Book Reviews

Book Cover: ‘Combat Mission Kandahar: The Canadian Experience in Afghanistan’

Combat Mission Kandahar: The Canadian Experience in Afghanistan

by T. Robert Fowler
Toronto: Dundurn, 2016
271 pages, $21.99
ISBN: 978-1-4597-3516-3

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Reviewed by Karen P. Page

Combat Mission Kandahar: The Canadian Experience in Afghanistan: the title alone intrigued me. As a result of my experience in an international support role in Afghanistan in 2011, I have always been curious to learn more about the experiences of fellow Canadian Armed Forces (CAF) members who were directly involved in the combat mission. This book presented an opportunity for me, as it does for any reader. In his preface to Combat Mission Kandahar, T. Robert Fowler stated that he hoped his book would “help Canadians gain a better understanding of the challenges their men and women faced in Afghanistan and how well they carried out their duties.”1 That he chose to include recounts of personal experiences lends an element of oral history that breathes life into the topic, while still respecting historical aspects of the mission.

Combat Mission Kandahar is divided into two parts; the first provides a brief history of the conflict and the second relays personal experiences of seven military personnel. For Fowler, one of the challenges was that it was difficult to obtain official information that wasn’t severely redacted, and much of what Canadian troops did in Kandahar is hidden in what is termed as the “Fog of War.”2 As a result, Fowler used open sources and interviewed military personnel who had participated in the combat mission to write this book.3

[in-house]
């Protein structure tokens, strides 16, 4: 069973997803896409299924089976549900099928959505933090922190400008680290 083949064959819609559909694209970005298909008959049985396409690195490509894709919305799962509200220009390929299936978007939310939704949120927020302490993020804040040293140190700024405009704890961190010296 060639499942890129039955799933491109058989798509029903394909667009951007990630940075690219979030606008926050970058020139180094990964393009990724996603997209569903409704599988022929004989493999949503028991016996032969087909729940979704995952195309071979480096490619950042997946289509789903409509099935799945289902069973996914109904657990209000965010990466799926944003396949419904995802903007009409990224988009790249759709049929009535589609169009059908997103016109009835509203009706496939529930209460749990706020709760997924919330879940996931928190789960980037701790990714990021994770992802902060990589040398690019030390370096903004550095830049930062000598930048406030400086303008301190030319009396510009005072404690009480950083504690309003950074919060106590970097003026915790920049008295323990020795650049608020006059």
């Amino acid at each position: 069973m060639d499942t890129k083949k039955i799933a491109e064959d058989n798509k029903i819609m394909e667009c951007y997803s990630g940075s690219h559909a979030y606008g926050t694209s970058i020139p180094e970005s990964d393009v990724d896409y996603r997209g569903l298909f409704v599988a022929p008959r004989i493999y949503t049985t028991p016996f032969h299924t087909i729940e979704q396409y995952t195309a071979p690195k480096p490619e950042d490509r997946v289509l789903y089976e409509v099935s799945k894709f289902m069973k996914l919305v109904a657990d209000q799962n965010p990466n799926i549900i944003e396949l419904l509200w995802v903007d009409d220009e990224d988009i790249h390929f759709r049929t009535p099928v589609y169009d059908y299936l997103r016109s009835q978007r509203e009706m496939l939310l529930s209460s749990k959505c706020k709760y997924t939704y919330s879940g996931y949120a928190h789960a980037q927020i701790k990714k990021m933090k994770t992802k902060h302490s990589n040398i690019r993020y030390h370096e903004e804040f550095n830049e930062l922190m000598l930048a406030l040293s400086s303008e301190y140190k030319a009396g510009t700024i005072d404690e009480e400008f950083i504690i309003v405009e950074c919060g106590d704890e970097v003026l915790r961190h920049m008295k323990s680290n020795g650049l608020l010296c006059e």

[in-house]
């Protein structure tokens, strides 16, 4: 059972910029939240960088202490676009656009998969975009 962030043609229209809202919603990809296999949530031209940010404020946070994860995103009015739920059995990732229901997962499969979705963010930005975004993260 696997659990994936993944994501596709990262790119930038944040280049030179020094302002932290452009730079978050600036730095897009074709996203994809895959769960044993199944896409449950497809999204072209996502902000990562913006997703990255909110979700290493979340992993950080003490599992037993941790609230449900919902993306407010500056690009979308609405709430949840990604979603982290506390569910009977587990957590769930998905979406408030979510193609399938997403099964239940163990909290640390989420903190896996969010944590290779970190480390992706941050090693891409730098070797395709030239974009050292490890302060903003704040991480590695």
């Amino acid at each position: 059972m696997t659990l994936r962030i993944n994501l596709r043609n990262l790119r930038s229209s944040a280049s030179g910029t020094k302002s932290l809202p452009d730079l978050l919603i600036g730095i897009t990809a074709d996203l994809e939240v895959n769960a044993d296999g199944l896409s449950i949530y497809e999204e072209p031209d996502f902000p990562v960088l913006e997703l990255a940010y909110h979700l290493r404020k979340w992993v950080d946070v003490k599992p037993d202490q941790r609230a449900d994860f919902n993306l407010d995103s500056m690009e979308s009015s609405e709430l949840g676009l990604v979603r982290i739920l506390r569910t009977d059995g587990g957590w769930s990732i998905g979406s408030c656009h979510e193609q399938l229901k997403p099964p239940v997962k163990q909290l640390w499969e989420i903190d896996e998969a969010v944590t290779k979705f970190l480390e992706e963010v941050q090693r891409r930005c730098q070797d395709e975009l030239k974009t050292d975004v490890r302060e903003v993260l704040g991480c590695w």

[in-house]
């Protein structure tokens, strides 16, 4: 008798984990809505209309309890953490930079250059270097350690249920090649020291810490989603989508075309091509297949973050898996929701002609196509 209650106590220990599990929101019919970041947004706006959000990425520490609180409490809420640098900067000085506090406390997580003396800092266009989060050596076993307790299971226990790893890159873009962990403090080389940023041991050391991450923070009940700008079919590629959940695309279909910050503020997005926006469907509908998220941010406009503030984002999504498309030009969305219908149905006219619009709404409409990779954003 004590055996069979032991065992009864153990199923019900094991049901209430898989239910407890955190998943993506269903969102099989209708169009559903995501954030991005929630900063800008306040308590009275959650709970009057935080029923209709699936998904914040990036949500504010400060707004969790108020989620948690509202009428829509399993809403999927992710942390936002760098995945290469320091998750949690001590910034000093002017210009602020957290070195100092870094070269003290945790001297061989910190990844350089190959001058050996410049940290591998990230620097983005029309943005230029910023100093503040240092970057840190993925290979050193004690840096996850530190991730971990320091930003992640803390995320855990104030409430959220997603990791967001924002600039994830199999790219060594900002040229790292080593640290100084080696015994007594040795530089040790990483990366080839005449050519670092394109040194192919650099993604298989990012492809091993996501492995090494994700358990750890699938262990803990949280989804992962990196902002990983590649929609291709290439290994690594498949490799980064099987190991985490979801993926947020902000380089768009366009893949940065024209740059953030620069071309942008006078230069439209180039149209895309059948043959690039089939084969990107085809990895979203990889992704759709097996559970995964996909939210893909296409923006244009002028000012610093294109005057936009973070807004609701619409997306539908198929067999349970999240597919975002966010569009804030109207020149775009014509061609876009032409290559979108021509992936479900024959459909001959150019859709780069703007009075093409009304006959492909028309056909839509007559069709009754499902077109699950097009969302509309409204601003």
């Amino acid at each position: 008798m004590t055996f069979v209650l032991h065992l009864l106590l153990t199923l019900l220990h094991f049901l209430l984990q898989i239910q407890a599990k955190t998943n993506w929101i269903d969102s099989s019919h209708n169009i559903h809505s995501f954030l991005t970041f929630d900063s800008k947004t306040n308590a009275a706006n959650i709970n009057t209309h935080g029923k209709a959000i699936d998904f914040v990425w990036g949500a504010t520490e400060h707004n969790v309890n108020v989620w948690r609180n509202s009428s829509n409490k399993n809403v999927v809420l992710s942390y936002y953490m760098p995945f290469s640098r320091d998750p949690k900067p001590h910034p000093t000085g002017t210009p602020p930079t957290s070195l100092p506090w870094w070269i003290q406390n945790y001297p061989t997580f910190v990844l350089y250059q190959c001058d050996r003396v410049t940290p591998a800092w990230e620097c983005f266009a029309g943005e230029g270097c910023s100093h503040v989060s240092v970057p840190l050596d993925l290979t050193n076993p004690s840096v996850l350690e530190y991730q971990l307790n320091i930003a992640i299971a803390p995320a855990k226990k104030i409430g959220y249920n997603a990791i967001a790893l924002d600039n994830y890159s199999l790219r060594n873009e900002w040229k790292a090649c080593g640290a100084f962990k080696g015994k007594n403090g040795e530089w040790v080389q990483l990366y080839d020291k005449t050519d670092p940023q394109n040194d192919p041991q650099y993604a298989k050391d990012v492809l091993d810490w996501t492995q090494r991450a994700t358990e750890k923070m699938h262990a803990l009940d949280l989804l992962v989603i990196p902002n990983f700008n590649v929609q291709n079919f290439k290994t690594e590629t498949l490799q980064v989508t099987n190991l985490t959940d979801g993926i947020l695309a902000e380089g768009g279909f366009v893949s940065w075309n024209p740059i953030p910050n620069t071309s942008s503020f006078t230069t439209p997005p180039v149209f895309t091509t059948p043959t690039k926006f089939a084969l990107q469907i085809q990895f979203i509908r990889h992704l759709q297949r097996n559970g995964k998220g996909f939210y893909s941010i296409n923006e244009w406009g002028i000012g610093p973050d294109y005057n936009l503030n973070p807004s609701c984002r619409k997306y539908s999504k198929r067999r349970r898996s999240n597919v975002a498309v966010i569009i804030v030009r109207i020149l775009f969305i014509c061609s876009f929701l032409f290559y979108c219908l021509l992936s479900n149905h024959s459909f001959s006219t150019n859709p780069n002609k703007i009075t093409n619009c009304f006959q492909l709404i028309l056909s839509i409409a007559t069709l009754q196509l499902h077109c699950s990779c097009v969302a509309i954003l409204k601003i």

The first part begins with two chapters which provide a very brief history of the Afghan conflict, Canada’s involvement in the Afghanistan mission from 2001 to the end of the official combat mission in July 2011, and it introduces Counter Insurgency Warfare to situate the reader into the Afghan environment. The second part provides seven accounts of personnel whose duties took them ‘outside the wire,’ which significantly increased the risk of injury or death, as these duties placed them directly in dangerous situations and districts without the benefit of barriers and guards.4 Although he does not indicate the number of soldiers with whom he spoke, Fowler clearly states that the seven “stories” were selected “with no other criteria than they each had different duties while in Afghanistan.” This is summed up with the sub-title “Seven Soldiers. Seven Military Specialties. Seven Stories.”5